Agriculture in Australia is at the crossroads. Not only must smallholder farmers contend with the adverse impacts of global climate change, a strong Australian dollar and greater deregulation in the market, but they must now face increasing competition domestically.
Within the last five years, Australian producers’ share of stomach has been rapidly declining. It’s not that there’s anything fundamentally wrong with the quality of the product, for Australia has some of the best food quality systems in the world, but rather, it’s the way in which product is delivered to end customers.
In modern institutional markets, which include the supermarkets, food processors and food manufacturers, buyers want quality, reliable delivery and a competitive price.
In this market, it’s important to understand that quality does not always mean best – it simply means fitness for purpose.
With all due respect to our friends in the burger business, its not prime eye fillet beef that’s being served between the buns. Those specialty cuts are reserved for the restaurant and retail trade.
Similarly, cosmetically attractive fruit is seldom a consideration in producing fruit juice, and in the wine industry it’s well known that the quality of fruit in the bottle is reflected by the retail price.
However, there is an implicit assumption that the food we eat is safe. Unfortunately, in the wake of numerous domestic and international food scares, this assumption has been challenged on many occasions.
So as to protect the integrity of their brand, most institutional buyers now require their suppliers to have third party-certified food quality assurance systems.
The key component of these systems is traceability, meaning that should there ever be a breakdown in the integrity of the food system, it’s possible to identify and isolate the source of contamination.
More importantly for the institutional buyers, it’s now possible to offload any responsibility for legal liability onto the producer.
Regrettably, for many of the smaller farmers, the costs of implementing and maintaining these systems are simply too expensive, thereby precluding them from participating in these markets.
Furthermore, for producers to hold onto these institutional markets there is often the need to make substantial investments in both production and postharvest facilities to maintain the continuity of supply.
As consumers today expect to be able to purchase the product all year round, institutional buyers will look towards those firms who have the capacity to deliver on all 365 days.
Acting independently, most small farmers simply do not have the capital resources to make these sorts of investments.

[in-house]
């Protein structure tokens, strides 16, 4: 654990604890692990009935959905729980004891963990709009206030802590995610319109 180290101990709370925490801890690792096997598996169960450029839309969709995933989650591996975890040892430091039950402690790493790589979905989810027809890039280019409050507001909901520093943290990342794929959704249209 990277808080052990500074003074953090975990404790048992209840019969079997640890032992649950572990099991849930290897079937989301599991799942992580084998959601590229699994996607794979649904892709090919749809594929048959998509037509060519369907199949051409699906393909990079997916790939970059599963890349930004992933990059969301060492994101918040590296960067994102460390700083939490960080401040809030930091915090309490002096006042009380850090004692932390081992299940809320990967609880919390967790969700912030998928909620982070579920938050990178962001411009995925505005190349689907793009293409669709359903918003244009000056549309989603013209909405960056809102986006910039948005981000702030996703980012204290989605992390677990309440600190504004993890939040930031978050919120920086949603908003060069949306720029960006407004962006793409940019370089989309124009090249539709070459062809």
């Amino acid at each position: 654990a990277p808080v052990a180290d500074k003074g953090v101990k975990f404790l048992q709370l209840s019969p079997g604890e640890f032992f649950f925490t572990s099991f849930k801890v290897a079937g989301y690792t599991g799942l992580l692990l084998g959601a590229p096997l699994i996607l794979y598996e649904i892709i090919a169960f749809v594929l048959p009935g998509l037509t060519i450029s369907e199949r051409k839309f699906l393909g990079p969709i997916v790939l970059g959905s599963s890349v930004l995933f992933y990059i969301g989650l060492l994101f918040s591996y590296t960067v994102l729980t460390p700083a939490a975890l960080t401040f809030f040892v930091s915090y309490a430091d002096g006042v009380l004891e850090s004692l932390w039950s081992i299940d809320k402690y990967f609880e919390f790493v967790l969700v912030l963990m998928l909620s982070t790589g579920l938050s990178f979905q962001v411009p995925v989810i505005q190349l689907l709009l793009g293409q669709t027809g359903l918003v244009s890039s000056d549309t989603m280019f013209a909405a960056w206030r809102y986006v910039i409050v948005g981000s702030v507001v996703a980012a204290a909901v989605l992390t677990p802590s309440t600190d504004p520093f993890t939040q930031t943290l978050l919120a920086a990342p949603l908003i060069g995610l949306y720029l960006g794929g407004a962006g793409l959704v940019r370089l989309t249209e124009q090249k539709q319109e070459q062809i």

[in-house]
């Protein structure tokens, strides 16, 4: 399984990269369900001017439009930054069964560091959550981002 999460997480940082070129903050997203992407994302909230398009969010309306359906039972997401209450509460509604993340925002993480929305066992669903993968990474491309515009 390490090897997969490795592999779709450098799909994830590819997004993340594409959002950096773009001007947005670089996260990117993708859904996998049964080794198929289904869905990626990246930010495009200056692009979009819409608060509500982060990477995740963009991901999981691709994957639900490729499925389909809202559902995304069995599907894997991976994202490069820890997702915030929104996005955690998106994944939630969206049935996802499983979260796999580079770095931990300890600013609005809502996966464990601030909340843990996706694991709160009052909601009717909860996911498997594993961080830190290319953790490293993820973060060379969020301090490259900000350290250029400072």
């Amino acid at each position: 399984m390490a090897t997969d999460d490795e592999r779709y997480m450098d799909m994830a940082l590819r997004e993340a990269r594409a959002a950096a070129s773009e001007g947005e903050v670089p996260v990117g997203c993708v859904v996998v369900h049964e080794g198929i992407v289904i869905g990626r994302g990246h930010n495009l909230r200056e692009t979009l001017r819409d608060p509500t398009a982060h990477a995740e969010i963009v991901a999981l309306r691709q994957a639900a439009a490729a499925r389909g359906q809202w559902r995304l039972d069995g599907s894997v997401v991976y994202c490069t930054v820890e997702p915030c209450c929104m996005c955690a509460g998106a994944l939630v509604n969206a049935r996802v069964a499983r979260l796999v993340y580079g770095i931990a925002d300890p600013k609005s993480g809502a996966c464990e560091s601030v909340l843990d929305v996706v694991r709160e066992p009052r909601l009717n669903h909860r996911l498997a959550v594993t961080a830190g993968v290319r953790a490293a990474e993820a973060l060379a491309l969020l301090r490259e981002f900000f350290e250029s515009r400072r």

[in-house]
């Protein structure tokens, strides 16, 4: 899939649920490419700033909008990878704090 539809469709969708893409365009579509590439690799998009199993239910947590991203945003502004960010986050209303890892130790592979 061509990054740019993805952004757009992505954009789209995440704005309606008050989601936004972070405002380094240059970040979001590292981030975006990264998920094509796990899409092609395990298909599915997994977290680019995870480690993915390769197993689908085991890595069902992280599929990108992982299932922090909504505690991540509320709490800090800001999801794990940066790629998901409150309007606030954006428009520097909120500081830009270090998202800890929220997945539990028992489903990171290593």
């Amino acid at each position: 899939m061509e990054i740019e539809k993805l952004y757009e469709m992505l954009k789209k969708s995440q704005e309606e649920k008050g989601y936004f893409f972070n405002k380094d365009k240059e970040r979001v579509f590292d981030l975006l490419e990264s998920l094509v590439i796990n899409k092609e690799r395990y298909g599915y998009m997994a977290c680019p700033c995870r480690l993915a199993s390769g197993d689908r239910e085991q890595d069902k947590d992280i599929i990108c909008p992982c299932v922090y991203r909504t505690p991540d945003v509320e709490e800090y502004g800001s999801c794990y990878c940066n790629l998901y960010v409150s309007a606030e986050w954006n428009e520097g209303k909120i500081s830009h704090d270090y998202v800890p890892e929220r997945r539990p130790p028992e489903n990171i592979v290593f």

While cooperatives have offered a means for small farmers to enter the institutional market, for a number of reasons, most have failed leaving farmers very wary of such initiatives.
Potentially, the real concern here is that the power within our food supply systems is becoming concentrated in the hands of fewer and fewer players.
As farms become larger, they invariably become more dependent on resources, machinery and technology. Not only does this threaten to undermine the very fabric of rural society, but one could also argue that the larger farms are less sustainable.
Looking at the food processing sector, it comes as no surprise to find that the market is already dominated by global multinational companies including Nestle, Kraft, Unilever and Pepsico.
In the retail sector, while both Coles and Woolworths would argue that the competition between them is beneficial for consumers, the benefits for producers are less evident.
In order to offer consumers a lower price, the major retailers have to lower costs.
One of the many ways to do this is to reduce the numbers of items on the shelf (SKUs) and to transact with fewer and larger suppliers.
However, as trade barriers are constantly being eroded, there is a greater likelihood that Australian product will be substituted with lower cost imports.
No industry demonstrates this better than frozen vegetables and more so, frozen French fries, sourced predominantly from New Zealand.
There is no doubt that it is getting harder for small family-based farms to compete.
Without the economies of scale, it’s very hard to make the desired investments in production and with so little product it’s hard to maintain a presence in the market.
In 1985, Porter suggested two broad strategies for competition: low cost and differentiation.
Disappointed by the limited range of product and poor quality, consumers are cross-shopping today in greater numbers.
While shoppers continue to purchase dairy food, canned and frozen food predominantly from the supermarkets, more are returning to specialist retailers to purchase fresh fruit and vegetables, fish and meat and even bread.
For those consumers seeking specialty products, those produced under alternative production systems such as organic and biodynamic, or those seeking particular credence attributes such as halal, our major retailers are largely unable to respond.